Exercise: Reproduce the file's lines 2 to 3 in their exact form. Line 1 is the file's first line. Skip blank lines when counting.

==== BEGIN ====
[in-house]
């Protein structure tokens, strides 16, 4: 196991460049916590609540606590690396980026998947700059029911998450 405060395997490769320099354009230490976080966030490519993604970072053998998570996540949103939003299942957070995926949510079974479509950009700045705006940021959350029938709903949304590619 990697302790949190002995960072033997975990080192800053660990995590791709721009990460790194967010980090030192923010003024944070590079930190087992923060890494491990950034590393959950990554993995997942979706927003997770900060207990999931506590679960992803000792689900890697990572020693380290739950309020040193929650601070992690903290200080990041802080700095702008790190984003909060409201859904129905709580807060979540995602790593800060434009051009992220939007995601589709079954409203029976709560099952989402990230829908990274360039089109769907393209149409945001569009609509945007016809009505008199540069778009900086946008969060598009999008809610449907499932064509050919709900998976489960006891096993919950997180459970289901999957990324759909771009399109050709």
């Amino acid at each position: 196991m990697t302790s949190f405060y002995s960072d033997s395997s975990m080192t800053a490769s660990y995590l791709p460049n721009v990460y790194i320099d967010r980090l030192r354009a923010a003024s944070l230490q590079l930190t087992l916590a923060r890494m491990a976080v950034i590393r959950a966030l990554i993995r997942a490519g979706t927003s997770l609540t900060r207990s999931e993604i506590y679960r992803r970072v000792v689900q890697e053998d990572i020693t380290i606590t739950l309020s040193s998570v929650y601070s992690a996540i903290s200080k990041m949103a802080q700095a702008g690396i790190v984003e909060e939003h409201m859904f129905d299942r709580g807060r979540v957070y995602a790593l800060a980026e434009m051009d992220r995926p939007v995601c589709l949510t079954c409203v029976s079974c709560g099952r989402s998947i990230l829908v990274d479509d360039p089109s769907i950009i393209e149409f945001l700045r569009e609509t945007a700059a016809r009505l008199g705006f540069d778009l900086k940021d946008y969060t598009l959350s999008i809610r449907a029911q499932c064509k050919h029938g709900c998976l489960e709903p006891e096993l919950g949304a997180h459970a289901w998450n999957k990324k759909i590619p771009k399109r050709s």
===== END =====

């Protein structure tokens, strides 16, 4: 196991460049916590609540606590690396980026998947700059029911998450 405060395997490769320099354009230490976080966030490519993604970072053998998570996540949103939003299942957070995926949510079974479509950009700045705006940021959350029938709903949304590619 990697302790949190002995960072033997975990080192800053660990995590791709721009990460790194967010980090030192923010003024944070590079930190087992923060890494491990950034590393959950990554993995997942979706927003997770900060207990999931506590679960992803000792689900890697990572020693380290739950309020040193929650601070992690903290200080990041802080700095702008790190984003909060409201859904129905709580807060979540995602790593800060434009051009992220939007995601589709079954409203029976709560099952989402990230829908990274360039089109769907393209149409945001569009609509945007016809009505008199540069778009900086946008969060598009999008809610449907499932064509050919709900998976489960006891096993919950997180459970289901999957990324759909771009399109050709």
């Amino acid at each position: 196991m990697t302790s949190f405060y002995s960072d033997s395997s975990m080192t800053a490769s660990y995590l791709p460049n721009v990460y790194i320099d967010r980090l030192r354009a923010a003024s944070l230490q590079l930190t087992l916590a923060r890494m491990a976080v950034i590393r959950a966030l990554i993995r997942a490519g979706t927003s997770l609540t900060r207990s999931e993604i506590y679960r992803r970072v000792v689900q890697e053998d990572i020693t380290i606590t739950l309020s040193s998570v929650y601070s992690a996540i903290s200080k990041m949103a802080q700095a702008g690396i790190v984003e909060e939003h409201m859904f129905d299942r709580g807060r979540v957070y995602a790593l800060a980026e434009m051009d992220r995926p939007v995601c589709l949510t079954c409203v029976s079974c709560g099952r989402s998947i990230l829908v990274d479509d360039p089109s769907i950009i393209e149409f945001l700045r569009e609509t945007a700059a016809r009505l008199g705006f540069d778009l900086k940021d946008y969060t598009l959350s999008i809610r449907a029911q499932c064509k050919h029938g709900c998976l489960e709903p006891e096993l919950g949304a997180h459970a289901w998450n999957k990324k759909i590619p771009k399109r050709s």